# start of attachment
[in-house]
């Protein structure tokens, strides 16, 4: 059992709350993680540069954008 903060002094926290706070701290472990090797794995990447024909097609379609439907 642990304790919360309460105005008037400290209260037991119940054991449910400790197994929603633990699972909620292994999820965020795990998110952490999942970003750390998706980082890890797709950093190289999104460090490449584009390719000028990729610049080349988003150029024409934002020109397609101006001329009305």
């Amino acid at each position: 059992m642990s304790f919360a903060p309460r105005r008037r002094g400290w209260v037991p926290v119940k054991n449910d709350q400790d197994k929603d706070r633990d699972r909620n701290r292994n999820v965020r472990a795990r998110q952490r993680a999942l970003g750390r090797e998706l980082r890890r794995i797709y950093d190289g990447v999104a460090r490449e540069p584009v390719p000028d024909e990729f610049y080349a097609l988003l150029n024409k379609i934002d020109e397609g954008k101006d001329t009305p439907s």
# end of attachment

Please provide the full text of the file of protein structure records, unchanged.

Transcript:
[in-house]
């Protein structure tokens, strides 16, 4: 059992709350993680540069954008 903060002094926290706070701290472990090797794995990447024909097609379609439907 642990304790919360309460105005008037400290209260037991119940054991449910400790197994929603633990699972909620292994999820965020795990998110952490999942970003750390998706980082890890797709950093190289999104460090490449584009390719000028990729610049080349988003150029024409934002020109397609101006001329009305």
């Amino acid at each position: 059992m642990s304790f919360a903060p309460r105005r008037r002094g400290w209260v037991p926290v119940k054991n449910d709350q400790d197994k929603d706070r633990d699972r909620n701290r292994n999820v965020r472990a795990r998110q952490r993680a999942l970003g750390r090797e998706l980082r890890r794995i797709y950093d190289g990447v999104a460090r490449e540069p584009v390719p000028d024909e990729f610049y080349a097609l988003l150029n024409k379609i934002d020109e397609g954008k101006d001329t009305p439907s």